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Age Related Hearing Loss

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Aging is the most common natural cause of hearing loss – also known as Presbycusis.

In the UK, 71% of people over the age of 70 have a hearing loss, yet only about 40% of people who need hearing aids have them.

As we get older, degeneration in the inner ear and along the nerve pathways to the brain can impact our hearing. Hair cells in our inner ear translate the sound waves our ears collect and send electrical signals to our brain for it to interpret as recognizable sound. Because hair cells do not regenerate or regrow, any hearing loss we experience from damage to them from noise exposure, medical conditions or genetics perhaps, is permanent.

The symptoms of age related hearing loss

Because Presbycusis occurs gradually, many people don’t recognise the symptoms and it often takes those around them to highlight that there could be a problem that needs identifying or treating.

Common symptoms to look out for are:

  • People seemingly mumbling so you can hear them but you can’t understand them
  • Conversations that are difficult to understand, especially when in noisy surroundings
  • Difficulty hearing higher pitched sounds like a phone ringing or birds singing
  • Men’s voices being easier to understand than those of women or children
  • A constant or intermittent ringing or buzzing sound in your ears
  • Finding it hard to hear when on the phone
  • Intolerance to loud sounds
  • Asking people to repeat themselves
  • Needing to turn up the TV volume

Preventing age related hearing loss

It’s not possible to completely prevent age related hearing loss, especially if it’s a genetic or hereditary loss, but there are certainly steps you can take in your lifestyle to reduce the risks:

  • Check the medications you’re taking and if there is any link to hearing loss, ask your GP to prescribe an alternative.
  • Conditions like high blood pressure or diabetes can contribute to hearing loss, so if you think you are suffering from these, don’t leave them untreated.
  • Protect yourself from exposure to loud noises (at 85 decibels or more) that can permanently damage your hearing, by wearing ear plugs or ear protection around noisy equipment, or reducing the volume of your music. If you can’t reduce the noise or protect your ears, move away from the loud noise.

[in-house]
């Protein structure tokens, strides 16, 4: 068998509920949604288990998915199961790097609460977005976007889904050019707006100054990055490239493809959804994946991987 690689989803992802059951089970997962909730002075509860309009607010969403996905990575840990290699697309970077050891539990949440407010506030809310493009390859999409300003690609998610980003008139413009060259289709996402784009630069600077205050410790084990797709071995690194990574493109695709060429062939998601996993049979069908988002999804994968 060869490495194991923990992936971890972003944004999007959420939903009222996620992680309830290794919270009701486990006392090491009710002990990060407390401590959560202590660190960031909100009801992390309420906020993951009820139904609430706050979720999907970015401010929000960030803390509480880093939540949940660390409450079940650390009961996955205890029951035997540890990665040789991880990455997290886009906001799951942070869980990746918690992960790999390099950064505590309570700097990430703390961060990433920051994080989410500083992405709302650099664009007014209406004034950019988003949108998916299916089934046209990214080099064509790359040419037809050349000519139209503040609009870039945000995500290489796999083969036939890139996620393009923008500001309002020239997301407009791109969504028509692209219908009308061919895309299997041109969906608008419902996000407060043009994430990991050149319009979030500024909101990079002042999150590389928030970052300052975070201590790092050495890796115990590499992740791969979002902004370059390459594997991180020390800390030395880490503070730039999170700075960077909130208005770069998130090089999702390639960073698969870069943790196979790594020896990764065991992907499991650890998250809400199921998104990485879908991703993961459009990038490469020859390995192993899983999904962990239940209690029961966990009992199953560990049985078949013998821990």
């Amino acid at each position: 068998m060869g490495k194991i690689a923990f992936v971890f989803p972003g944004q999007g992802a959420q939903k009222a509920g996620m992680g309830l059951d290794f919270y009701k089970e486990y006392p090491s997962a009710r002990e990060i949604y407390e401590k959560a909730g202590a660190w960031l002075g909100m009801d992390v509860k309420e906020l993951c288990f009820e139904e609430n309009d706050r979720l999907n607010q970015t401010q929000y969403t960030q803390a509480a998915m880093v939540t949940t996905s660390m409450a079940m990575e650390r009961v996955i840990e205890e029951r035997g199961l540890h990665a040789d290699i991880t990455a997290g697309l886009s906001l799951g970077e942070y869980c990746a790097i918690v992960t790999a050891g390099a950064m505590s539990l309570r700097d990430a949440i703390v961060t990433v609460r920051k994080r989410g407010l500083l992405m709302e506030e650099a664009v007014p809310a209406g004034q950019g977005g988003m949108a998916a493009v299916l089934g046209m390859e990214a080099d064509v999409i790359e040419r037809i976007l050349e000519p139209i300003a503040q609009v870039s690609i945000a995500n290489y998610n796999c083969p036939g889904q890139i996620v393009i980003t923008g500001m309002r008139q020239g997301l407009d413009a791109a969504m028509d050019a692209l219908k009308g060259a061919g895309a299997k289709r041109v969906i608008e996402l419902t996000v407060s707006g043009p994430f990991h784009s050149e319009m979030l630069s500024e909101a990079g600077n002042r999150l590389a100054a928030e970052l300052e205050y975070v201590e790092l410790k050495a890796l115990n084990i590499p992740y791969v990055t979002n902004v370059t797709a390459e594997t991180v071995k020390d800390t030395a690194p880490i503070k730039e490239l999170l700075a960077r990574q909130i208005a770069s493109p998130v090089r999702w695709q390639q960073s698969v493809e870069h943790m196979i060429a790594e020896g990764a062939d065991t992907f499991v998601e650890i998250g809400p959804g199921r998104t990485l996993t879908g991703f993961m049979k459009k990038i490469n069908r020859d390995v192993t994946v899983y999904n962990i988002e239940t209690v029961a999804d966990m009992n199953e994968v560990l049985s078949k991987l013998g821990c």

Is it dangerous to ignore hearing loss?

Untreated hearing loss can affect your cognitive health and can increase the risk of social isolation, depression and injury-causing falls. When your ability to hear gets worse, your brain receives less stimulation that it would in normal circumstances, because it’s not working to identify different sounds and situations. Over time, this lack of brain exercise can lead to memory loss and even dementia. Find out about hearing loss and dementia.

The good news is it’s treatable

It’s not all doom and gloom however, as age related hearing loss is highly treatable and hearing aids work well for most older adults with mild to moderate hearing loss. And for those with more severe loss, cochlear implants are an increasingly popular option.

It’s easy to find out if you’re suffering from age related hearing loss. Simply book a home hearing test with your local hearing care specialist who will test your hearing in the comfort of your home.

Once your hearing specialist knows the level of your loss, they’ll be able to talk through your options for clearer hearing with you. Finding out you’re experiencing hearing loss and receiving treatment can rarely reverse damage, but it can:

  • Make your life easier
  • Slow down your hearing loss by knowing and addressing the root cause
  • Help your mental sharpness, as hearing loss can impair the brain’s ability to process sound and recognisespeech
  • Help the onset of dementia and Alzheimer’s disease, according to recent studies.

Book your FREE home hearing test today

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